NAPLES, Fla. – Suzann Pettersen this week is making her first start on American soil since she found herself at the heart of the Solheim Cup controversy that stirred up so much vitriol in Germany almost nine weeks ago.
Standing on the driving range Wednesday preparing for the CME Group Tour Championship, Pettersen feels comfortable that time is working its magic, soothing any wounds that may linger.
“I think everything’s good,” Pettersen said between shots. “It’s good for me. I feel like it’s all dying down on tour.”
Pettersen came under fire on Sunday morning of the Solheim Cup after American Alison Lee scooped up an 18-inch putt on the 17th green, saying she thought she heard the Europeans concede it. The controversy erupted after Europe’s Pettersen stepped forward to tell the rules official that neither she nor her playing partner Charley Hull conceded Lee’s putt in their fourball match. The Americans were penalized and lost the hole in a vital match leading into singles. The match ended with both Lee and Hull in tears and Pettersen bombarded with criticism that she violated the “spirit of the game” with unsportsmanlike conduct.
“I am disgusted,” European Hall of Famer Laura Davies said, doing the analysis for Sky Sports 4. “She’s been very unsporting. We’ve (Europe) got the point, but they’ve got the moral high ground.”
Two-time major champion Zach Johnson called it “a disgrace to the sport.” Hall of Famer Judy Rankin was also critical of Pettersen in the American telecast.
While Pettersen initially stood her ground in the news conference after the Americans staged a historic comeback victory, holding to her position that she was within the rules of the game, she later said she was emotionally overwhelmed by the public backlash when she took to social media thereafter. She cried in the team room.
Pettersen met with U.S. captain Juli Inkster before leaving Germany and the next morning issued a nearly 300-word apology on Instagram. Ten days later, Pettersen went on Golf Channel to further apologize and explain what happened in a 17-minute interview on Golf Central.
“I don’t want to be remembered as someone who just gave it all and couldn’t care about the integrity of the game, because that means more to me,” Pettersen said in her Golf Central interview.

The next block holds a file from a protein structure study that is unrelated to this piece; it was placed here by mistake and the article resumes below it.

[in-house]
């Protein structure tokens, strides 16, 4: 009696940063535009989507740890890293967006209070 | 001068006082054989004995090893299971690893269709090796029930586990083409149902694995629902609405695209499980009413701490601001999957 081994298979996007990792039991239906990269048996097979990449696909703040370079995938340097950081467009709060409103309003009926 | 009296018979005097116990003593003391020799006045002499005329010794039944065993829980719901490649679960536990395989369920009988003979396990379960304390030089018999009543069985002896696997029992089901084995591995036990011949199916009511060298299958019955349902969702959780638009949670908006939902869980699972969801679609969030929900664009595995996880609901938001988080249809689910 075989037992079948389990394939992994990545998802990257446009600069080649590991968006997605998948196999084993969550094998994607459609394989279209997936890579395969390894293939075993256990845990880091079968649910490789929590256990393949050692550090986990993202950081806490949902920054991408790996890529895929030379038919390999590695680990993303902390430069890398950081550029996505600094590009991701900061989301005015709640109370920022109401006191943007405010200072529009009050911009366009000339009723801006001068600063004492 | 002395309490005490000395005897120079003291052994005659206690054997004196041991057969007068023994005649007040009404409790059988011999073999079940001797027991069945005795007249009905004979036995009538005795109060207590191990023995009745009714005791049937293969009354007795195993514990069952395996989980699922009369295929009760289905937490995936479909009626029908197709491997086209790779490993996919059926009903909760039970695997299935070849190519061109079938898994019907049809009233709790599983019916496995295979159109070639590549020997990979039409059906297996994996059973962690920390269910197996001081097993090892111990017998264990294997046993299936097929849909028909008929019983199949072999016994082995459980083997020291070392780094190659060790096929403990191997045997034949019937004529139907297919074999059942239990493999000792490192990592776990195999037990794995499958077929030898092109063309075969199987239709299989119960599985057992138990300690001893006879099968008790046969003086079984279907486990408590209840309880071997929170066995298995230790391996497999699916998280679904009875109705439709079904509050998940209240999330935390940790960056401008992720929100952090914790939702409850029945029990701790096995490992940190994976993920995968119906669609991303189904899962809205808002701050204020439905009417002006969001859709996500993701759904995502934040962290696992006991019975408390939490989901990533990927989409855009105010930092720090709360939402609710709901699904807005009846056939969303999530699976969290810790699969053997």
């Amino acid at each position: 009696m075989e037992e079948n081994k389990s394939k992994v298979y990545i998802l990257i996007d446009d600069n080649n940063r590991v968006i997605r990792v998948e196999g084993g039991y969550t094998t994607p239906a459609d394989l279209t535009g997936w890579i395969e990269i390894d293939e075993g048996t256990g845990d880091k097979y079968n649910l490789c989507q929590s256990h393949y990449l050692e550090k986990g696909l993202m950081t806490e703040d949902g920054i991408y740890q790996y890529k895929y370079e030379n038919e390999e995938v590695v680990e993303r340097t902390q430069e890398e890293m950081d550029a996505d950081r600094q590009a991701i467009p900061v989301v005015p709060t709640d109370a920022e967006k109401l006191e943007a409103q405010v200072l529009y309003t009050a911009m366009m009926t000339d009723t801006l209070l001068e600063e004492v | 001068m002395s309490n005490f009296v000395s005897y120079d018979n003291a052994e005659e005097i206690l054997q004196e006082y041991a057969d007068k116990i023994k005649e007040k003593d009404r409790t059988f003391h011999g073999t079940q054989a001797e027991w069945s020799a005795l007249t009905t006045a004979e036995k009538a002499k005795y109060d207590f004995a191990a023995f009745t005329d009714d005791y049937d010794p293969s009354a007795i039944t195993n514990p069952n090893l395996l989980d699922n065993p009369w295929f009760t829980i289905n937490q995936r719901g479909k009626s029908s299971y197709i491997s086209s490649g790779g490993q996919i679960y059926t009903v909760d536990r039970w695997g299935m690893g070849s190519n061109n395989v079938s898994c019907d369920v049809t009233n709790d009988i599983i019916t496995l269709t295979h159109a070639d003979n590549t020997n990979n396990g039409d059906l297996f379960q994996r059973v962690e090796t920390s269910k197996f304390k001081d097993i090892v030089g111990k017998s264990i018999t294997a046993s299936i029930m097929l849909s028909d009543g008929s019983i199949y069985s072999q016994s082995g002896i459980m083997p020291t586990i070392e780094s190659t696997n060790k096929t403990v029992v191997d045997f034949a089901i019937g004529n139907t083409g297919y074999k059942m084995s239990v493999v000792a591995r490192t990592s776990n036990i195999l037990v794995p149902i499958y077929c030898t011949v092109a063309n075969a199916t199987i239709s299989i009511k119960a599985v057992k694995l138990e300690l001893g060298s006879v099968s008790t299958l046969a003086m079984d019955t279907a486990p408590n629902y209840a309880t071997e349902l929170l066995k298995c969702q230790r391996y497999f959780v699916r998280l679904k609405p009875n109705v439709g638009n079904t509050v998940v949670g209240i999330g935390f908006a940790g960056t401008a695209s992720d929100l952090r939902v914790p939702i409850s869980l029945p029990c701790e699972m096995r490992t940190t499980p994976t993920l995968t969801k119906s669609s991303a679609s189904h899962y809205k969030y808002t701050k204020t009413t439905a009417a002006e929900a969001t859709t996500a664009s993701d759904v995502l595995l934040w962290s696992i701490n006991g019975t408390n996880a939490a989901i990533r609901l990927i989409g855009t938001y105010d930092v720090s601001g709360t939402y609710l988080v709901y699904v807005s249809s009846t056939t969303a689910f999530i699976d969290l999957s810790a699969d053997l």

While this may be Pettersen’s first tournament on American soil since the Solheim Cup, she has crossed the paths of American players numerous times since leaving Germany. In fact, this will mark her sixth LPGA event since the Solheim Cup. Pettersen played four times on the fall Asian swing and last week at the Lorena Ochoa Invitational in Mexico. Pettersen has been paired with Morgan Pressel, Stacy Lewis, Lizette Salas, Brittany Lincicome and Angela Stanford since the Solheim Cup.
On Saturday at the Lorena Ochoa Invitational, Stanford and Pettersen were among four players who got stuck in a shuttle bus delayed two hours in a nightmarish traffic jam en route to the golf course. Stanford also played with Pettersen in the second and third rounds in Mexico City. While the two are on good terms, the Solheim Cup memory is there.
“I’m not one of those people who likes to remind someone of their mistakes, but she did make a mistake,” Stanford said. “I’m not saying it was a rules mistake, but an error in sportsmanship, and that’s what the Solheim Cup is all about. It helped light a fire for us. Ultimately, it sparked us. Unfortunately, she has to live with that.”
Lee said Pettersen approached her on the driving range in Malaysia in their first event together three weeks after the Solheim Cup.
“We did talk,” Lee said. “But for me, our talk was really personal. I don’t want to share what went on.
“I still look up to Suzann. She’s one of the best golfers out here, and I still respect her. I feel like now everything that happened is dying down, and I’m really happy about that.”
Lincicome played with Pettersen in the first round of the Lorena Ochoa Invitational and the Solheim Cup didn’t come up.
“We talked about my wedding, her relationship and everything but that,” Lincicome said. “It’s so far in the past. It is what it was, and now we’re buddies again.”